In a Salon interview, authors Teddy Wayne and Alexandra Kleeman talk to each other about their recent books, character- and world-building, and alienation and anxiety in their novels. “Every story I write begins with a different distribution of knowns and unknowns, which I try to assess before I begin writing,” Kleeman says....more
Posts Tagged: salon
Most of the rest of the stories in What Is Not Yours Is Not Yours are linked, with major characters in one story later turning up as minor characters in another. This loose, multiracial, polymorphously perverse, generation-spanning cast lives mostly in present-day England, but they have roots elsewhere.
Henry James found in the stories of Constance Fenimore Woolson “a remarkable minuteness of observation and tenderness of feeling on the part of one who evidently did not glance and pass, but lingered and analyzed.”
There’s a roll call of rediscovered and canonical women writers at Salon....more
Once I decided I wasn’t going to stop if I flinched, I figured I was opening myself up to some hard stuff. So, when it came, I kind of expected it. Maybe some of the beautiful moments of my life surprised me.
I’m just back from Iowa, writing about the Democratic Caucus for Salon. You know what will make you think about citizenry? Watching hundreds of working-class union members standing in the harsh wind and freezing rain waiting to get in to a Hillary Clinton rally in an overheated high school gym in Cedar Rapids....more
The housewife is to the novelist what the still life is to the painter.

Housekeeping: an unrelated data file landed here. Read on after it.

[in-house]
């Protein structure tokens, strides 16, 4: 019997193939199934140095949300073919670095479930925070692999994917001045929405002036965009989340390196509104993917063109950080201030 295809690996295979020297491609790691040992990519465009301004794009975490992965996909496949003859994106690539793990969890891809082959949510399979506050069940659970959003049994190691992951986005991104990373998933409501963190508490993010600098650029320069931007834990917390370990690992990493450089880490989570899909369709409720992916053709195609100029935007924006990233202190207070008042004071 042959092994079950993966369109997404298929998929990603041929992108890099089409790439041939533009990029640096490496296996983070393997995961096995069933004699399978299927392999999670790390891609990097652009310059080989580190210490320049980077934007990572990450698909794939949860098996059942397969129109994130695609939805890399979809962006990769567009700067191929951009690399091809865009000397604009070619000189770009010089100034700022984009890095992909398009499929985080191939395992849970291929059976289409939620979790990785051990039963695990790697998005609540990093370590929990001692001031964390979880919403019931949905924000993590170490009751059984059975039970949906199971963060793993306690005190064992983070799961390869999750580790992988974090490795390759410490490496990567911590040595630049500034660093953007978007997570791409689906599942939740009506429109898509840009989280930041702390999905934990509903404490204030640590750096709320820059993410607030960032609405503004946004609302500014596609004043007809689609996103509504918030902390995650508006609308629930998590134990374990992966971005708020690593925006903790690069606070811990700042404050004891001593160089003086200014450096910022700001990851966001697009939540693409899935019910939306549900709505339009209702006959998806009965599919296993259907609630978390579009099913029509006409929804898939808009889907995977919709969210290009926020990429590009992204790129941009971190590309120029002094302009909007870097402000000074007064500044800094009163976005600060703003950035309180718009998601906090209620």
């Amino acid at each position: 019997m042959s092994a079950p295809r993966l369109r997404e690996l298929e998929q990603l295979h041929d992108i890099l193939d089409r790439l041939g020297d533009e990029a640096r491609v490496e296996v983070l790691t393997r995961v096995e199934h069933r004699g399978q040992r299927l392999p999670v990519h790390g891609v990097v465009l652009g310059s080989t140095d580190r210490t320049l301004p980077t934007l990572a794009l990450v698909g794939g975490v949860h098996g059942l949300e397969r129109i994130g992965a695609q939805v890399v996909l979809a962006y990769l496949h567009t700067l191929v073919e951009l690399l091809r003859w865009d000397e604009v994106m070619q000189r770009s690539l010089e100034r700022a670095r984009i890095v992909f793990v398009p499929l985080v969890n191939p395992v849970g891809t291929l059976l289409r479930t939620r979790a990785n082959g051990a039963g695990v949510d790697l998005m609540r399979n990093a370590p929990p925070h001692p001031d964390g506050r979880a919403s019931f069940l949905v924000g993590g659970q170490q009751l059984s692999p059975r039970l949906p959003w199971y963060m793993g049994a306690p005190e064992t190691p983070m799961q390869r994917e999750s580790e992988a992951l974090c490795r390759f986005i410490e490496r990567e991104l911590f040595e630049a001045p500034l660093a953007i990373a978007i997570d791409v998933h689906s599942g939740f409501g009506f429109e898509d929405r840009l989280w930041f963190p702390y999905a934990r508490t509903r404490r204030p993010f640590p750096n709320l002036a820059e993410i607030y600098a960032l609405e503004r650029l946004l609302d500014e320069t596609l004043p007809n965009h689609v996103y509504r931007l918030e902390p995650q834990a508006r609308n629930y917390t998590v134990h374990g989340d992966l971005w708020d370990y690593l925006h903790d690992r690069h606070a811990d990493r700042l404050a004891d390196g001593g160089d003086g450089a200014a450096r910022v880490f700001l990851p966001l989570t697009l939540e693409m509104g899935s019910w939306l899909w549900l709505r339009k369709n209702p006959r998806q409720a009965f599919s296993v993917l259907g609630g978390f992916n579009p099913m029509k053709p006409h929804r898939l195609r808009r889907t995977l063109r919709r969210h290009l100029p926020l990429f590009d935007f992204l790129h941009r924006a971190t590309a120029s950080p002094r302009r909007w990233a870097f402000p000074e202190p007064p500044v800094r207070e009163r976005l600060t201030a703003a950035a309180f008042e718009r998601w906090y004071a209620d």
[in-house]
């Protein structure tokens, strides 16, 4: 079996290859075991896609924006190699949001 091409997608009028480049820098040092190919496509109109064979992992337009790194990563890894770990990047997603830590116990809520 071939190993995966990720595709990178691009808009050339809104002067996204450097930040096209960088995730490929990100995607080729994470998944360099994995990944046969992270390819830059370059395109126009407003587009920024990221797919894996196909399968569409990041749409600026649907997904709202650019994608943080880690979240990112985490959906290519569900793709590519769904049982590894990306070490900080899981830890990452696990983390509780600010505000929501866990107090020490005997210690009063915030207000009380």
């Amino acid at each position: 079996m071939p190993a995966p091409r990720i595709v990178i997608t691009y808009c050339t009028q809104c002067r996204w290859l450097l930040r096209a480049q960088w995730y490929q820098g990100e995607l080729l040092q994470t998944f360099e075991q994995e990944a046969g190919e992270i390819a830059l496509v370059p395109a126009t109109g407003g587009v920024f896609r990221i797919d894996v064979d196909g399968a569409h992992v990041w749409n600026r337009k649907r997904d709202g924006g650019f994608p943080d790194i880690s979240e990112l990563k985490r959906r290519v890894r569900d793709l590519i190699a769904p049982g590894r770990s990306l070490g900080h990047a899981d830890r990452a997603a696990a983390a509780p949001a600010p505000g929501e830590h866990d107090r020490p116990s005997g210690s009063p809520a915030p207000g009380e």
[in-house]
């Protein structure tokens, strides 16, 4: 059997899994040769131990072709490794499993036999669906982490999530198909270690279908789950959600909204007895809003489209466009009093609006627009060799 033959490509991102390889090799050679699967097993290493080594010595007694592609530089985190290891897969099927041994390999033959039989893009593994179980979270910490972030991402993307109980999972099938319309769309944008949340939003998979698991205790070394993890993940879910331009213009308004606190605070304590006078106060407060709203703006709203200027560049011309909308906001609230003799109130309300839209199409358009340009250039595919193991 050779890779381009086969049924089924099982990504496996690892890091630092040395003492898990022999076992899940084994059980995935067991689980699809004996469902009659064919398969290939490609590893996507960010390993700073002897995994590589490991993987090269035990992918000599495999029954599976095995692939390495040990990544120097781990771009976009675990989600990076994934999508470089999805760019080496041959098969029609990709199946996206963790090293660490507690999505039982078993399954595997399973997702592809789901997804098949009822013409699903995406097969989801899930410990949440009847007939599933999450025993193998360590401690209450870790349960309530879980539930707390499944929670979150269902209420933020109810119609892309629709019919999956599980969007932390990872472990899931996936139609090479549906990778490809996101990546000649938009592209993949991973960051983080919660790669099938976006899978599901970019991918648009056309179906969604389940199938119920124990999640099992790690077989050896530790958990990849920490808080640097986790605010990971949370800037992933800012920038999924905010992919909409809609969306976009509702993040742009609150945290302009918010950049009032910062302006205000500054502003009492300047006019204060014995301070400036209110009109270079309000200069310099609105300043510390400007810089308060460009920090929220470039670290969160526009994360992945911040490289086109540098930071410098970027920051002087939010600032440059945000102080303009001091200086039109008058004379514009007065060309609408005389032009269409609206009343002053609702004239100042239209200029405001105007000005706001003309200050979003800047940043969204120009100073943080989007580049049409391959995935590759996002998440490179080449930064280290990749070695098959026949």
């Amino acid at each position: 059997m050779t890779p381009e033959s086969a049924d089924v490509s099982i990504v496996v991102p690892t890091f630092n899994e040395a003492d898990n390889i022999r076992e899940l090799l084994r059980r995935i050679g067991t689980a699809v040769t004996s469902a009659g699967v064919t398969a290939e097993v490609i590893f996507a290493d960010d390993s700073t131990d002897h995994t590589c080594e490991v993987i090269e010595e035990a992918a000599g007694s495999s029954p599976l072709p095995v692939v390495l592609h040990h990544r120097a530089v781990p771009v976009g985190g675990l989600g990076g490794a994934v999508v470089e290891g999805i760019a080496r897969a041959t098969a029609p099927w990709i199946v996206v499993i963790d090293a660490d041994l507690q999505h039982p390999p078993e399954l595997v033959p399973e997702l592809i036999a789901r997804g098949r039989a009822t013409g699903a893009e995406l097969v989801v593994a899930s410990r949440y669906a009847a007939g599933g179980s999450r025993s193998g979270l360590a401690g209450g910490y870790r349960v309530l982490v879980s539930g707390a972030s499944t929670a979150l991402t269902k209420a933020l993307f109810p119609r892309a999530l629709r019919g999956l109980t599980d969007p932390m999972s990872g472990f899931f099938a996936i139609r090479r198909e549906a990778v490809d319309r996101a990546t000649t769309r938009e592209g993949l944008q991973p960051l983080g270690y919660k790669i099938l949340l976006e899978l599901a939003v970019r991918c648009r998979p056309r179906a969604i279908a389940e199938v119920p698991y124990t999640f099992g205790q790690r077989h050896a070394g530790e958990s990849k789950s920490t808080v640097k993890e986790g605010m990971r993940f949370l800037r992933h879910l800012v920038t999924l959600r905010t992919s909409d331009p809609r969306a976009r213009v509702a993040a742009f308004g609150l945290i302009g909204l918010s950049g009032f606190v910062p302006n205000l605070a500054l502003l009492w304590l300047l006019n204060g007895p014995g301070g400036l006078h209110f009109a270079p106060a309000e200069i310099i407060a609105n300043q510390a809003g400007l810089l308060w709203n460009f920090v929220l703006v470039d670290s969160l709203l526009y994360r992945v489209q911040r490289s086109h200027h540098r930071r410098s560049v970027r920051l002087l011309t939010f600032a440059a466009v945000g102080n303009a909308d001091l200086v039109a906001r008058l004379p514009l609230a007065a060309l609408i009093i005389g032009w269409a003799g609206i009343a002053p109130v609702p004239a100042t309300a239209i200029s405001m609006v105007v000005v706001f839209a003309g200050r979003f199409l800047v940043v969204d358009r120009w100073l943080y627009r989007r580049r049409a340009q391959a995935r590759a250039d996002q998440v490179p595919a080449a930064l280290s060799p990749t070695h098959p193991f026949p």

For the Slate Book Review, Laura Miller writes a piece exploring the history and resurgence of a beloved literary archetype: the housewife, often made profound by great writers from Flaubert to Jenny Offill....more
Last week, author and Star Trek actor Wil Wheaton wrote an essay about the seven things he did to reboot his life. The Huffington Post, a publisher recently purchased by Verizon Communications for $4.4 billion, offered Wheaton the opportunity to republish the essay in exchange for the “unique platform and reach our site provides.” Wheaton declined....more
The Outdoor Co-ed Topless Pulp Fiction Appreciation Society is a New York-based book club founded five years ago. The club, with dozens of members, meet bare-chested in public places around the city. New York law allows women to be topless anywhere men can be, and the book club takes advantage of the fact to challenge expectations and the double standards of gender norms....more
Who are you?’ Isn’t this what every book asks of us as we chase its characters, trying to find out what they are reluctant to reveal? Is it not also the one essential thing we ask ourselves as human beings, as we struggle to make the choices that will define us?
Feminists should accept and embrace Caitlyn and all trans and gender non-conforming people and see them wherever they define themselves on a broad gender spectrum. The project of ending misogyny and patriarchy is one that not only inextricably includes them, but should center around trans women, because the violence and rejection society throws at them is not for being a man, but for being an othered woman.